Definition of Social Conflict and Its Theory According to the Experts

Social Conflict

From several conflict theories known in sociology, there are two groups, namely first, functional conflict theory and second, class conflict theory.

There are various social groups in society. This diversity can lead to social conflicts that can have an impact on the disruption of the regularity of people’s lives.

Social conflict can be triggered by several things, such as the presence of community members who do not understand the goals of the group or society.

Conflicts that take place in society can also occur between individuals, individuals with groups, and groups with groups.

According to Webster, the term “conflict” in English means a fight, war or struggle, which is a physical conflict between several parties.

The meaning of the word then develops with the inclusion of “sharp disagreements or oppositions over various interests, ideas, ideas, etc.”. So the term “conflict” also touches on the psychological aspect behind the physical conflict itself.

Meanwhile, according to Gurr, the criteria that mark a conflict as a conflict are as follows:

  1. A conflict must involve two or more parties in it;
  2. The parties attract each other in mutually opposing actions;
  3. They usually tend to engage in coercive behavior to confront and destroy the “enemy”;
  4. The conflicting interactions between the parties are in a definite state, therefore the existence of conflicting events can be easily described by social observers who are not involved in the conflict.

Definition of Social Conflict According to Experts

Several expert opinions regarding the definition of social conflict include:

a. Soerjono Soekanto: Conflict is a social process of individuals or groups of people trying to fulfill their goals by opposing the opposing party accompanied by threats and/or violence.

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b. Robert MZ Lawang: Conflict is a struggle for value, status, and power in which their goal is not only to gain advantage, but also to subdue their rivals.

c. Berstein: Conflict is a disagreement or difference that cannot be prevented. This conflict can have a positive or negative influence when interacting with other people.

Social Conflict Theories According to Experts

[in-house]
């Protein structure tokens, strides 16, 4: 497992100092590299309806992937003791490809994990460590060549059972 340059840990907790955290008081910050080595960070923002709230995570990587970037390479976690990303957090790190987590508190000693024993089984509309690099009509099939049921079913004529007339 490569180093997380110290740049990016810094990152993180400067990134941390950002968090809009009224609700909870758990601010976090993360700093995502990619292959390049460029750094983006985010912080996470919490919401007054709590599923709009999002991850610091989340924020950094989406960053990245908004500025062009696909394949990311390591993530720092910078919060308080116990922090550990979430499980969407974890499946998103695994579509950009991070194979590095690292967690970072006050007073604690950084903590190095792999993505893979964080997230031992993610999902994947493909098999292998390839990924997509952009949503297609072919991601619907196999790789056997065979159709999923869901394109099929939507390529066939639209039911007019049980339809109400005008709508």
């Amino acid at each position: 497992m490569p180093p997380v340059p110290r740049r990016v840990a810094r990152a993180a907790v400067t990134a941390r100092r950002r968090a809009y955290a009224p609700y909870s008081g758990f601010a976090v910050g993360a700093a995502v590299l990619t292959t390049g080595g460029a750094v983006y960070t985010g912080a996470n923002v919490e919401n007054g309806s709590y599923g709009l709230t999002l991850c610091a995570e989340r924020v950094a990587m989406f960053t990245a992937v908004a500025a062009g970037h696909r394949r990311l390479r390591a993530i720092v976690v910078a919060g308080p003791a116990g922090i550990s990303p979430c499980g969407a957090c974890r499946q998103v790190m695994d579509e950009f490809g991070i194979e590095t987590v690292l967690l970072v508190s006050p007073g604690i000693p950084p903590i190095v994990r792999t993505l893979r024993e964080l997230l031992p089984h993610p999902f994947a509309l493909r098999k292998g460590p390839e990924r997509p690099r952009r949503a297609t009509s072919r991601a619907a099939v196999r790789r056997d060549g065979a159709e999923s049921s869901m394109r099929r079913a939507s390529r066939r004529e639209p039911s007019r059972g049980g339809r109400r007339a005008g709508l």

From several conflict theories known in sociology, there are two groups, namely first, functional conflict theory and second, class conflict theory.

These two groups of theories are rooted in the thoughts of two figures, namely Georg Simmel and Karl Marx. Simmel’s thinking was then followed by Lewis Coser, while Marx was followed by Ralf Dahrendorf.

More fully, the following are theories of social conflict according to experts in the field of sociology:

1. Conflict Theory According to Lewis A. Coser

Lewis A. Coser

Lewis A. Coser

According to Coser, conflicts that occur in society are caused by lower-level groups who increasingly question the legitimacy of the existence of the distribution of resources. rare source.

Coser considers that conflict is not always negative, but conflict can strengthen and establish harmony within a group.

Three factors that influence the duration of a conflict in society are as follows:

a. The breadth and narrowness of the goals of social conflict.

b. There is knowledge and defeat in conflict.

c. There is a leader’s role in understanding the costs of conflict and persuading followers.

Conflict can maintain intergroup relations and reinforce group identity. The benefits of conflict according to Coser, are as follows:

a. Conflict can be a medium for communication.

b. Conflict can strengthen group solidarity.

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c. Conflicts with other groups can produce solidarity within the group and that

solidarity can lead to alliances with other groups.

d. Conflict can cause isolated community members to play an active role.

Then, Coser classifies social conflicts into two types, namely realistic conflicts and non-realistic conflicts.

a. Realistic Conflict Realistic

conflict is a conflict that comes from individual or group disappointment over the demands or estimates of benefits that occur in social relationships.

b. Non-Realistic

Conflict Non-realistic conflict is conflict that stems not from conflicting rival goals, but from a need to defuse tension.

2. Conflict Theory According to Karl Marx

Karl Marx

Karl Marx

Karl Marx has a view of social conflict as a class struggle. Communities in conflict are dominated by dominant groups.

The existence of a more dominant party appears the party in power with the party being controlled. The two parties have different or conflicting interests that can lead to conflict.

In Karl Marx’s theory, there are several facts as follows:

a. The existence of a class structure in society

b. There are conflicting economic interests among people who are in different classes.

c. There is a great influence seen from the economic class on a person’s lifestyle.

d. There are various effects of class conflict in causing changes in social structure.

3. Conflict Theory According to Ralf Dahrendorf

Ralf Dahrendorf

Ralf Dahrendorf

Dahrendorf sees conflict theory as a partial theory used to analyze social phenomena.

Dahrendorf sees society as having two different sides, namely conflict and cooperation. Dahrendorf uses Marxian theory of class struggle to build a theory of class and class struggle in contemporary industrial society.

The class struggle in modern society lies in the control of power.

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